Selling a Hoarder House: The Good, The Bad And The Ugly
Selling a hoarder house can be a difficult process. Learn what to look for, such as hidden costs and other problems that might arise. Can you sell it as is or is it worth fixing up?
If you have just inherited one of these homes or been asked to help sell one, you might have questions and don’t know where to start. Undeniably, selling a hoarder home isn’t easy, but with proper guidance, you should be able to get through the process without setting yourself back too much in time and money.
What Is Hoarding?
A hoarding disorder is characterized by feelings of severe distress when one is parting with or getting rid of items. A hoarder always feels the urge to save items even if they have no value. This type of disorder often leads to the cluttering of living spaces as more items get brought in over time.
Please note that hoarding is very different from collecting. Collectors are individuals that acquire possessions and store them in an organized manner. Hoarding disorder is prevalent amongst older people, especially those that have lost loved ones. It is also common in individuals that suffer from other mental health issues, such as depression and anxiety. Signs of hoarding often start in one’s youthful years, and as they grow old, it becomes more severe.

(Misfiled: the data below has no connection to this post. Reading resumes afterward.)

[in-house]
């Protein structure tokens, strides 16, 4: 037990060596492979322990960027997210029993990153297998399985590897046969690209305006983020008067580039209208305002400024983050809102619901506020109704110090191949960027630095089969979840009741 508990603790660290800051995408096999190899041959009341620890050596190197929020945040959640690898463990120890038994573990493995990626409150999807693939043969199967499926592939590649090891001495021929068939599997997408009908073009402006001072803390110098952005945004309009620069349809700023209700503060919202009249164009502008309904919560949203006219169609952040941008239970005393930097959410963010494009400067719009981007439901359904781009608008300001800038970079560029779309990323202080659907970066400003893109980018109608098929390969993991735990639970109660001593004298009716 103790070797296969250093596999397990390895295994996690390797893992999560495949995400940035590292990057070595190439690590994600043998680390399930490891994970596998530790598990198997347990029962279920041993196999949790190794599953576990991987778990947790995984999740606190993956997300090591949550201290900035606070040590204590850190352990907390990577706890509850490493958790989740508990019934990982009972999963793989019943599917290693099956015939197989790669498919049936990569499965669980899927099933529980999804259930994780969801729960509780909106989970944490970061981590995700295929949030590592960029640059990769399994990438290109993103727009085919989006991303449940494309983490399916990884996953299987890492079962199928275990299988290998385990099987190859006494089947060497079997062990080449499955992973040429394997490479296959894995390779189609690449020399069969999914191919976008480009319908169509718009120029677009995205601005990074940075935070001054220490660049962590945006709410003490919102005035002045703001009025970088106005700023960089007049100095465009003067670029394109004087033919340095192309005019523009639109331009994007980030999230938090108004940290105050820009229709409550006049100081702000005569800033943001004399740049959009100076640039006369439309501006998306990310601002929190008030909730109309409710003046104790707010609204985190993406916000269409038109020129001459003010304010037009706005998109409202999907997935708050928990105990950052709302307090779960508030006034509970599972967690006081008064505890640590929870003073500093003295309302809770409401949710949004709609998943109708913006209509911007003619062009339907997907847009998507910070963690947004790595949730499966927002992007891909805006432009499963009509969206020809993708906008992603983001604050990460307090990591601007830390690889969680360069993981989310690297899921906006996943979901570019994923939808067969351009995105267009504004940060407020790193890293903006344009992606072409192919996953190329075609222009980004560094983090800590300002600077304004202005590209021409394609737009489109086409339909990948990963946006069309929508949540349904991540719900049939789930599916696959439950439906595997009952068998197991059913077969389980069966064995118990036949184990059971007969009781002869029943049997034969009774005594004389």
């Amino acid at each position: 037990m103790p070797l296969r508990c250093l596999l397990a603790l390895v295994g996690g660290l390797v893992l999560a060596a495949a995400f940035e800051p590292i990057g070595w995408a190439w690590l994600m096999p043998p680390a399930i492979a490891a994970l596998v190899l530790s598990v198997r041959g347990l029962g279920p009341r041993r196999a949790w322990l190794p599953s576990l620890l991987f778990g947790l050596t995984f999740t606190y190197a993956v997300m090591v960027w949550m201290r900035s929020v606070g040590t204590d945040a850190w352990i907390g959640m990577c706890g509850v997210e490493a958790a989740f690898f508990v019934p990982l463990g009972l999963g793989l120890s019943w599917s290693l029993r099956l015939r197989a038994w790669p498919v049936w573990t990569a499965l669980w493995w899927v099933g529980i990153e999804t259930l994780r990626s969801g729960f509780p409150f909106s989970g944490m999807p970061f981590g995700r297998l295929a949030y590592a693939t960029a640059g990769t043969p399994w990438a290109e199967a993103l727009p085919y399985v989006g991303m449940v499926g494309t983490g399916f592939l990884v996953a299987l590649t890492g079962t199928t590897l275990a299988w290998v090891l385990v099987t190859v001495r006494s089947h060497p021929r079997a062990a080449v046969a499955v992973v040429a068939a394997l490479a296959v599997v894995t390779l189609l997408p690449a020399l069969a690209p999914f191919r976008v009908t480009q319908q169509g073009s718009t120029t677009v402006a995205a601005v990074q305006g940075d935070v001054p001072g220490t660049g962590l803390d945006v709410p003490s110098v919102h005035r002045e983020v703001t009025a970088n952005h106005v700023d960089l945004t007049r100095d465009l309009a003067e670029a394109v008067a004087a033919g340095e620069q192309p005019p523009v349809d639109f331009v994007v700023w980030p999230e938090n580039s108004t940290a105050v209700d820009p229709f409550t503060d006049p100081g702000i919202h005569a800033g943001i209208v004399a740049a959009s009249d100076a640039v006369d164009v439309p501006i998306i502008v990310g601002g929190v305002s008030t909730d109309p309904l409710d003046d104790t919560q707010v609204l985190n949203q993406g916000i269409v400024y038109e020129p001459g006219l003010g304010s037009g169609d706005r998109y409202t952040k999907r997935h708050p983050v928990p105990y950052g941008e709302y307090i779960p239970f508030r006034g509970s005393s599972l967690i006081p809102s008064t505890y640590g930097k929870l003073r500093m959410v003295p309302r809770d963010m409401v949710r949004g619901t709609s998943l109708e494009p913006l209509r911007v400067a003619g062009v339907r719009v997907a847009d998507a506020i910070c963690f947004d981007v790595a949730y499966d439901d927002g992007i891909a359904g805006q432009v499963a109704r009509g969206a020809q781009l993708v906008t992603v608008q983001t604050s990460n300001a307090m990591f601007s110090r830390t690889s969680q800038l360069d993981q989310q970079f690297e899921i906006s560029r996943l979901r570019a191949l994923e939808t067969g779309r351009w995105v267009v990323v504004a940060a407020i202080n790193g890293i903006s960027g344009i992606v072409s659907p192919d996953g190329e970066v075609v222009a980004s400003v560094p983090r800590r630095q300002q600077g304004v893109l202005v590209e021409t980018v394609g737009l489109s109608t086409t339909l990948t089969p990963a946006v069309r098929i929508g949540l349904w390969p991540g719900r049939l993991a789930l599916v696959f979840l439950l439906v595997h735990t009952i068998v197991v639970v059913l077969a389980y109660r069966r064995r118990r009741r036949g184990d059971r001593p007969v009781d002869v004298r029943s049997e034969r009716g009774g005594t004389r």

This disorder can significantly interrupt normal functioning. It can also get in the way of relationships, work, and other social activities. Hoarding can also be detrimental to your health both mentally and physically. People that become hoarders also suffer from conditions such as loneliness, which can make the condition worse, as collecting items is one method of dealing with the isolation.
Examples of Hoarding
There are different types of hoarding disorders. Some are more common than others. A person may suffer from one, two, or even three types of hoarding disorders in some cases. If a loved one is showing signs of hoarding, helping them get urgent medical assistance can ensure they lead a new and healthy lifestyle. Below are a few examples of hoarding: